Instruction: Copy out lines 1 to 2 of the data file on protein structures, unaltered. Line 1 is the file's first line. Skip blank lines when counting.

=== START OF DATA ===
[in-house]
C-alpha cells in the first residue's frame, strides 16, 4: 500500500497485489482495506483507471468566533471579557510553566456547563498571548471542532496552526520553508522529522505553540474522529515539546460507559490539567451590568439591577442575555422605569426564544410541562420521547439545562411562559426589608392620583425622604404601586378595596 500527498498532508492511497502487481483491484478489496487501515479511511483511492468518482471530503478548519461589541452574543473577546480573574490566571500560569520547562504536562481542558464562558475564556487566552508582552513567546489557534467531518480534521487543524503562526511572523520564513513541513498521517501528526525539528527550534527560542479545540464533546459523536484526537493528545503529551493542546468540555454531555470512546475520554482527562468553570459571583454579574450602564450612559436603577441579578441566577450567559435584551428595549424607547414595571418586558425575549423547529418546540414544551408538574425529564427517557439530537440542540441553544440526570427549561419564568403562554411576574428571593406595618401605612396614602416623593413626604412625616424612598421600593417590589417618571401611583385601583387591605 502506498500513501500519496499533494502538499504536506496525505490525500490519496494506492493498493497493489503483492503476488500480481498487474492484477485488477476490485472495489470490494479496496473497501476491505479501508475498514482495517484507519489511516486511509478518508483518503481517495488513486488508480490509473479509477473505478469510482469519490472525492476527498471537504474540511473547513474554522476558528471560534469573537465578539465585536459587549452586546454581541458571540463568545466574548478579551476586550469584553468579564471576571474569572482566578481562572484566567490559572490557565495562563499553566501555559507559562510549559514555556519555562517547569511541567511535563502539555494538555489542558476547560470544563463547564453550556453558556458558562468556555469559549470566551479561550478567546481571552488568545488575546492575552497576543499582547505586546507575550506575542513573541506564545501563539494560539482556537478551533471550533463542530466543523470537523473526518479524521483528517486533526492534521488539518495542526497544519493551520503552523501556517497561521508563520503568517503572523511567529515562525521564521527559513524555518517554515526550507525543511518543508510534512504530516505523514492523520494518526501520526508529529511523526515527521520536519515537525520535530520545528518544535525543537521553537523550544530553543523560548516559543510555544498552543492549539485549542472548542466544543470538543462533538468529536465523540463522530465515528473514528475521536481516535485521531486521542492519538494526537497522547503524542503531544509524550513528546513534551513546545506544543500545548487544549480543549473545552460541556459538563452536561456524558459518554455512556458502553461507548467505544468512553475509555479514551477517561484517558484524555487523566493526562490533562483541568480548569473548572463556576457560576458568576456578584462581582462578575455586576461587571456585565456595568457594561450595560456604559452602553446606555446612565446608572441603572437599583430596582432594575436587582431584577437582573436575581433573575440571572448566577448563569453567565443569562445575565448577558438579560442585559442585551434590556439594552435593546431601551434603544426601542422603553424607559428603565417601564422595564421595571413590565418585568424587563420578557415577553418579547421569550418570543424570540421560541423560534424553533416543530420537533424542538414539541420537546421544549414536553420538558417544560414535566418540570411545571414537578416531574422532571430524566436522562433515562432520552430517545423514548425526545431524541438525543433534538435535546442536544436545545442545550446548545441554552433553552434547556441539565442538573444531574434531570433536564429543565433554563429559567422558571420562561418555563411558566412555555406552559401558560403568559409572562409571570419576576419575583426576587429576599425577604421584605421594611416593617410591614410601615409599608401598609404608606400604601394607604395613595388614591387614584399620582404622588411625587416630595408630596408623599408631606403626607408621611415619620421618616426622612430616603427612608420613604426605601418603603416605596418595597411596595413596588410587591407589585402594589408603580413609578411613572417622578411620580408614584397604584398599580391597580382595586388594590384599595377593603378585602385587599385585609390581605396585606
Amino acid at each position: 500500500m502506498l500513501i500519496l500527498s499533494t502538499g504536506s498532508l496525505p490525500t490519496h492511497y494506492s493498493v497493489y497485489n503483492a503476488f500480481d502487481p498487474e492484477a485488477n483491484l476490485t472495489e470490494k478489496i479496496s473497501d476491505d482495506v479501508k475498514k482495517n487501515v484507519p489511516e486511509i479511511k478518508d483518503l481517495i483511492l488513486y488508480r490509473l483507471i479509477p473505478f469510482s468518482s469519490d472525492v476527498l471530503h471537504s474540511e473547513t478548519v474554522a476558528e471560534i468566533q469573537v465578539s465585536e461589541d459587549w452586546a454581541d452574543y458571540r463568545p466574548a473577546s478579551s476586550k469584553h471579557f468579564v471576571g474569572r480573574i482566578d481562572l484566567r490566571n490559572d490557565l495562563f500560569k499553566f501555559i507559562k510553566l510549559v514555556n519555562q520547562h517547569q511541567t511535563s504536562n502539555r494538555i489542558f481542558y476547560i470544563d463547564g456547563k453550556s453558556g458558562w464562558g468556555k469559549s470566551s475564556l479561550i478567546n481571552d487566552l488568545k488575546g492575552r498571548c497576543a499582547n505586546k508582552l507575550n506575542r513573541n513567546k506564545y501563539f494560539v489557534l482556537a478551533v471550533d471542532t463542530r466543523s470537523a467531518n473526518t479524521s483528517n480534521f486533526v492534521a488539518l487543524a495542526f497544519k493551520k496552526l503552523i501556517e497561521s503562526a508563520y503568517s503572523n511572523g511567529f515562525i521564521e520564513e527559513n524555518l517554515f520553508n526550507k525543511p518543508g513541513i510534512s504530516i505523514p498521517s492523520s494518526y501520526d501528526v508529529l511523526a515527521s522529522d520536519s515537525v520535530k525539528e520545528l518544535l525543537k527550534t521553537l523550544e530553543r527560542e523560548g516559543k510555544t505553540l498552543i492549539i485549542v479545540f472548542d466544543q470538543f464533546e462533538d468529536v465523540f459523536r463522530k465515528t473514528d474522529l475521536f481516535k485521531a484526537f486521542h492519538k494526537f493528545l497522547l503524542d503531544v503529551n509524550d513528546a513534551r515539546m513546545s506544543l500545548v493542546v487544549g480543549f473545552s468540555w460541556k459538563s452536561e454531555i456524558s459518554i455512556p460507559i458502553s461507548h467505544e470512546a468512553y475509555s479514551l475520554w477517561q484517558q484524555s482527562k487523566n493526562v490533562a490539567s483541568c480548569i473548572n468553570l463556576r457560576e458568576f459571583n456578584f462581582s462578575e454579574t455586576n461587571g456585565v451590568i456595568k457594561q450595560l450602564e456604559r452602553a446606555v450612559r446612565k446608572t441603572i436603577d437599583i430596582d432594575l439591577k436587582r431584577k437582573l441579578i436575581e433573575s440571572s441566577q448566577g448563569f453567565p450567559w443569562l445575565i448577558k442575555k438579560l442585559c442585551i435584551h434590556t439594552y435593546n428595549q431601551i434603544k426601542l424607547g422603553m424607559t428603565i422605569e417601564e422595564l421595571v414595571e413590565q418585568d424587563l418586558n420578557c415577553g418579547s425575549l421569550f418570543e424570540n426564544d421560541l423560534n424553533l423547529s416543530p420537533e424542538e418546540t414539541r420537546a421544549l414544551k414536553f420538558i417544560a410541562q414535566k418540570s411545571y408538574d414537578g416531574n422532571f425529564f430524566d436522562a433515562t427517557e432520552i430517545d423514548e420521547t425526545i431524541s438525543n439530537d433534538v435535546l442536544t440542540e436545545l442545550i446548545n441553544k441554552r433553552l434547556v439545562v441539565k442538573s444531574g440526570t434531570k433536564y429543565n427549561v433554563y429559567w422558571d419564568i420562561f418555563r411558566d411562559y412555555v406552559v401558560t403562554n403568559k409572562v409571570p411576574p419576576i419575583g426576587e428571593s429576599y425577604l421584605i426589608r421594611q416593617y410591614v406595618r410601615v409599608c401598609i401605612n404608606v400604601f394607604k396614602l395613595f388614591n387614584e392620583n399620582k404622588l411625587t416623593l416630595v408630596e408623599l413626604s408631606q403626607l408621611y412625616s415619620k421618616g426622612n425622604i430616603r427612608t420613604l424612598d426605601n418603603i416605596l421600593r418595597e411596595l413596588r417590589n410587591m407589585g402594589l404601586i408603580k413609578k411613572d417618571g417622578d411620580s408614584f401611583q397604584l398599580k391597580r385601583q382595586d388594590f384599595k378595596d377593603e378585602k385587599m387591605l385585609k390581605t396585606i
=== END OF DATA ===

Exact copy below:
[in-house]
C-alpha cells in the first residue's frame, strides 16, 4: 500500500497485489482495506483507471468566533471579557510553566456547563498571548471542532496552526520553508522529522505553540474522529515539546460507559490539567451590568439591577442575555422605569426564544410541562420521547439545562411562559426589608392620583425622604404601586378595596 500527498498532508492511497502487481483491484478489496487501515479511511483511492468518482471530503478548519461589541452574543473577546480573574490566571500560569520547562504536562481542558464562558475564556487566552508582552513567546489557534467531518480534521487543524503562526511572523520564513513541513498521517501528526525539528527550534527560542479545540464533546459523536484526537493528545503529551493542546468540555454531555470512546475520554482527562468553570459571583454579574450602564450612559436603577441579578441566577450567559435584551428595549424607547414595571418586558425575549423547529418546540414544551408538574425529564427517557439530537440542540441553544440526570427549561419564568403562554411576574428571593406595618401605612396614602416623593413626604412625616424612598421600593417590589417618571401611583385601583387591605 502506498500513501500519496499533494502538499504536506496525505490525500490519496494506492493498493497493489503483492503476488500480481498487474492484477485488477476490485472495489470490494479496496473497501476491505479501508475498514482495517484507519489511516486511509478518508483518503481517495488513486488508480490509473479509477473505478469510482469519490472525492476527498471537504474540511473547513474554522476558528471560534469573537465578539465585536459587549452586546454581541458571540463568545466574548478579551476586550469584553468579564471576571474569572482566578481562572484566567490559572490557565495562563499553566501555559507559562510549559514555556519555562517547569511541567511535563502539555494538555489542558476547560470544563463547564453550556453558556458558562468556555469559549470566551479561550478567546481571552488568545488575546492575552497576543499582547505586546507575550506575542513573541506564545501563539494560539482556537478551533471550533463542530466543523470537523473526518479524521483528517486533526492534521488539518495542526497544519493551520503552523501556517497561521508563520503568517503572523511567529515562525521564521527559513524555518517554515526550507525543511518543508510534512504530516505523514492523520494518526501520526508529529511523526515527521520536519515537525520535530520545528518544535525543537521553537523550544530553543523560548516559543510555544498552543492549539485549542472548542466544543470538543462533538468529536465523540463522530465515528473514528475521536481516535485521531486521542492519538494526537497522547503524542503531544509524550513528546513534551513546545506544543500545548487544549480543549473545552460541556459538563452536561456524558459518554455512556458502553461507548467505544468512553475509555479514551477517561484517558484524555487523566493526562490533562483541568480548569473548572463556576457560576458568576456578584462581582462578575455586576461587571456585565456595568457594561450595560456604559452602553446606555446612565446608572441603572437599583430596582432594575436587582431584577437582573436575581433573575440571572448566577448563569453567565443569562445575565448577558438579560442585559442585551434590556439594552435593546431601551434603544426601542422603553424607559428603565417601564422595564421595571413590565418585568424587563420578557415577553418579547421569550418570543424570540421560541423560534424553533416543530420537533424542538414539541420537546421544549414536553420538558417544560414535566418540570411545571414537578416531574422532571430524566436522562433515562432520552430517545423514548425526545431524541438525543433534538435535546442536544436545545442545550446548545441554552433553552434547556441539565442538573444531574434531570433536564429543565433554563429559567422558571420562561418555563411558566412555555406552559401558560403568559409572562409571570419576576419575583426576587429576599425577604421584605421594611416593617410591614410601615409599608401598609404608606400604601394607604395613595388614591387614584399620582404622588411625587416630595408630596408623599408631606403626607408621611415619620421618616426622612430616603427612608420613604426605601418603603416605596418595597411596595413596588410587591407589585402594589408603580413609578411613572417622578411620580408614584397604584398599580391597580382595586388594590384599595377593603378585602385587599385585609390581605396585606